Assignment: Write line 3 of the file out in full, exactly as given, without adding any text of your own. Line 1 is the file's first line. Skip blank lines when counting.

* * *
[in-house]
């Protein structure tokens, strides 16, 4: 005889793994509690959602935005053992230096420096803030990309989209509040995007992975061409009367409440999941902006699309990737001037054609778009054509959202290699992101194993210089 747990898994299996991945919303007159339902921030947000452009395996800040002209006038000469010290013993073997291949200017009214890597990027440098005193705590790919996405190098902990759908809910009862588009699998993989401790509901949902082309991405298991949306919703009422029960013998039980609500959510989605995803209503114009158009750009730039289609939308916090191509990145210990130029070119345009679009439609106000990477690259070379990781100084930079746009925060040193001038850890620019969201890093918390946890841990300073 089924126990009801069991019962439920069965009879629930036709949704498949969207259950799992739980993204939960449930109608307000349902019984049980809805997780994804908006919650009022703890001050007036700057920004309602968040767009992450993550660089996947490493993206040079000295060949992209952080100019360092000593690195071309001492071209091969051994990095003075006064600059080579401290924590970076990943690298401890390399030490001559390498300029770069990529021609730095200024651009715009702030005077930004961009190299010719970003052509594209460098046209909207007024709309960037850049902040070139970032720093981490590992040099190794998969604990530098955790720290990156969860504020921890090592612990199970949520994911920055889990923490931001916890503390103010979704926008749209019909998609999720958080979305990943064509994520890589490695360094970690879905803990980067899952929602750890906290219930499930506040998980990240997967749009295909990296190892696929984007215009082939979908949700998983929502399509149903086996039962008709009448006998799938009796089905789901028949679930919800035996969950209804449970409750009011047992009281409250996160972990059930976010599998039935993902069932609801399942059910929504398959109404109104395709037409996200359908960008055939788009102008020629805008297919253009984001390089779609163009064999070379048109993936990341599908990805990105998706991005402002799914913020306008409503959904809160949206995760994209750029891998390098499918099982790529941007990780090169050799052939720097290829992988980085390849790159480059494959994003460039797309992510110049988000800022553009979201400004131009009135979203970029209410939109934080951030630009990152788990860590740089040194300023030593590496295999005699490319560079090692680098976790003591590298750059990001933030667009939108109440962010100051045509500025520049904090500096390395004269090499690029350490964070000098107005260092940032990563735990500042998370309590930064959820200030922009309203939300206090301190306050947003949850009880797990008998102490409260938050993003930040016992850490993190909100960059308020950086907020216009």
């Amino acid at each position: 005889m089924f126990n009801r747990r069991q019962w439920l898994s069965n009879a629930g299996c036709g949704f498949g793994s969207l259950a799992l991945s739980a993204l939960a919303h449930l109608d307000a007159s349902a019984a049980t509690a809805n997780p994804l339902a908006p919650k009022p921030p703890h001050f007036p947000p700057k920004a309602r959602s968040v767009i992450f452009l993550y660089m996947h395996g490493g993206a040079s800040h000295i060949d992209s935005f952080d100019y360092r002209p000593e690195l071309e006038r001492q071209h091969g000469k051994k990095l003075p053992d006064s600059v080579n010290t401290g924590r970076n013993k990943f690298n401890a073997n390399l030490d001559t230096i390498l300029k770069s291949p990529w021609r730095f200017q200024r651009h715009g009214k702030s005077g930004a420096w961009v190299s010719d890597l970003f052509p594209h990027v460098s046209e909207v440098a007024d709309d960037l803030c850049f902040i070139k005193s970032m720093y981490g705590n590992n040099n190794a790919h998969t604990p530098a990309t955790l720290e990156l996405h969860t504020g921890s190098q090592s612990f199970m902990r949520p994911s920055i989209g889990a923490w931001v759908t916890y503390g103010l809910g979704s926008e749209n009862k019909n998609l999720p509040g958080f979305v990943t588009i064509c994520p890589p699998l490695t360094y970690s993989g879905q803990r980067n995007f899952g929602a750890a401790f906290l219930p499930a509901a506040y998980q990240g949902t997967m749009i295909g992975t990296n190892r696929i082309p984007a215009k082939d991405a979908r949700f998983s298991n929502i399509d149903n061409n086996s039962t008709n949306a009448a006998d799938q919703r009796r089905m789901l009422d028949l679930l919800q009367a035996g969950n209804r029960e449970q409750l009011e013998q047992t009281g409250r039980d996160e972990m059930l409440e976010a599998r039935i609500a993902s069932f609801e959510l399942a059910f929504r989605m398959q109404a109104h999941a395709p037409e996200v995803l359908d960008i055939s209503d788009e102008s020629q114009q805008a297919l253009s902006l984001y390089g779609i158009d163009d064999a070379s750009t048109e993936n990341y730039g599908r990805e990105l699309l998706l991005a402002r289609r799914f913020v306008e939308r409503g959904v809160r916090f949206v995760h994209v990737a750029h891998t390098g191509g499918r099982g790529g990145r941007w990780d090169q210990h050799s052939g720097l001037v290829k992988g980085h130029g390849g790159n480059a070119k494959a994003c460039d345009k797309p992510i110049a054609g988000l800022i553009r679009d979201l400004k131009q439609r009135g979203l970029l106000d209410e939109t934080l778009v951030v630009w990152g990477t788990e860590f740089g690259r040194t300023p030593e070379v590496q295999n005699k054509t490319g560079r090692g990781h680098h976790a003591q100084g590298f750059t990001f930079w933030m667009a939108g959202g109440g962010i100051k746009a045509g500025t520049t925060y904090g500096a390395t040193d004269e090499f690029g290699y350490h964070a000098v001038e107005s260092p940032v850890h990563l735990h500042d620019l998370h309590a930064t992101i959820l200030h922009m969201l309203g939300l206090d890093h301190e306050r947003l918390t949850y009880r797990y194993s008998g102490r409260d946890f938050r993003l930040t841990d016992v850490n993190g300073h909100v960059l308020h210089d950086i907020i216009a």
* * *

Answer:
């Amino acid at each position: 005889m089924f126990n009801r747990r069991q019962w439920l898994s069965n009879a629930g299996c036709g949704f498949g793994s969207l259950a799992l991945s739980a993204l939960a919303h449930l109608d307000a007159s349902a019984a049980t509690a809805n997780p994804l339902a908006p919650k009022p921030p703890h001050f007036p947000p700057k920004a309602r959602s968040v767009i992450f452009l993550y660089m996947h395996g490493g993206a040079s800040h000295i060949d992209s935005f952080d100019y360092r002209p000593e690195l071309e006038r001492q071209h091969g000469k051994k990095l003075p053992d006064s600059v080579n010290t401290g924590r970076n013993k990943f690298n401890a073997n390399l030490d001559t230096i390498l300029k770069s291949p990529w021609r730095f200017q200024r651009h715009g009214k702030s005077g930004a420096w961009v190299s010719d890597l970003f052509p594209h990027v460098s046209e909207v440098a007024d709309d960037l803030c850049f902040i070139k005193s970032m720093y981490g705590n590992n040099n190794a790919h998969t604990p530098a990309t955790l720290e990156l996405h969860t504020g921890s190098q090592s612990f199970m902990r949520p994911s920055i989209g889990a923490w931001v759908t916890y503390g103010l809910g979704s926008e749209n009862k019909n998609l999720p509040g958080f979305v990943t588009i064509c994520p890589p699998l490695t360094y970690s993989g879905q803990r980067n995007f899952g929602a750890a401790f906290l219930p499930a509901a506040y998980q990240g949902t997967m749009i295909g992975t990296n190892r696929i082309p984007a215009k082939d991405a979908r949700f998983s298991n929502i399509d149903n061409n086996s039962t008709n949306a009448a006998d799938q919703r009796r089905m789901l009422d028949l679930l919800q009367a035996g969950n209804r029960e449970q409750l009011e013998q047992t009281g409250r039980d996160e972990m059930l409440e976010a599998r039935i609500a993902s069932f609801e959510l399942a059910f929504r989605m398959q109404a109104h999941a395709p037409e996200v995803l359908d960008i055939s209503d788009e102008s020629q114009q805008a297919l253009s902006l984001y390089g779609i158009d163009d064999a070379s750009t048109e993936n990341y730039g599908r990805e990105l699309l998706l991005a402002r289609r799914f913020v306008e939308r409503g959904v809160r916090f949206v995760h994209v990737a750029h891998t390098g191509g499918r099982g790529g990145r941007w990780d090169q210990h050799s052939g720097l001037v290829k992988g980085h130029g390849g790159n480059a070119k494959a994003c460039d345009k797309p992510i110049a054609g988000l800022i553009r679009d979201l400004k131009q439609r009135g979203l970029l106000d209410e939109t934080l778009v951030v630009w990152g990477t788990e860590f740089g690259r040194t300023p030593e070379v590496q295999n005699k054509t490319g560079r090692g990781h680098h976790a003591q100084g590298f750059t990001f930079w933030m667009a939108g959202g109440g962010i100051k746009a045509g500025t520049t925060y904090g500096a390395t040193d004269e090499f690029g290699y350490h964070a000098v001038e107005s260092p940032v850890h990563l735990h500042d620019l998370h309590a930064t992101i959820l200030h922009m969201l309203g939300l206090d890093h301190e306050r947003l918390t949850y009880r797990y194993s008998g102490r409260d946890f938050r993003l930040t841990d016992v850490n993190g300073h909100v960059l308020h210089d950086i907020i216009a």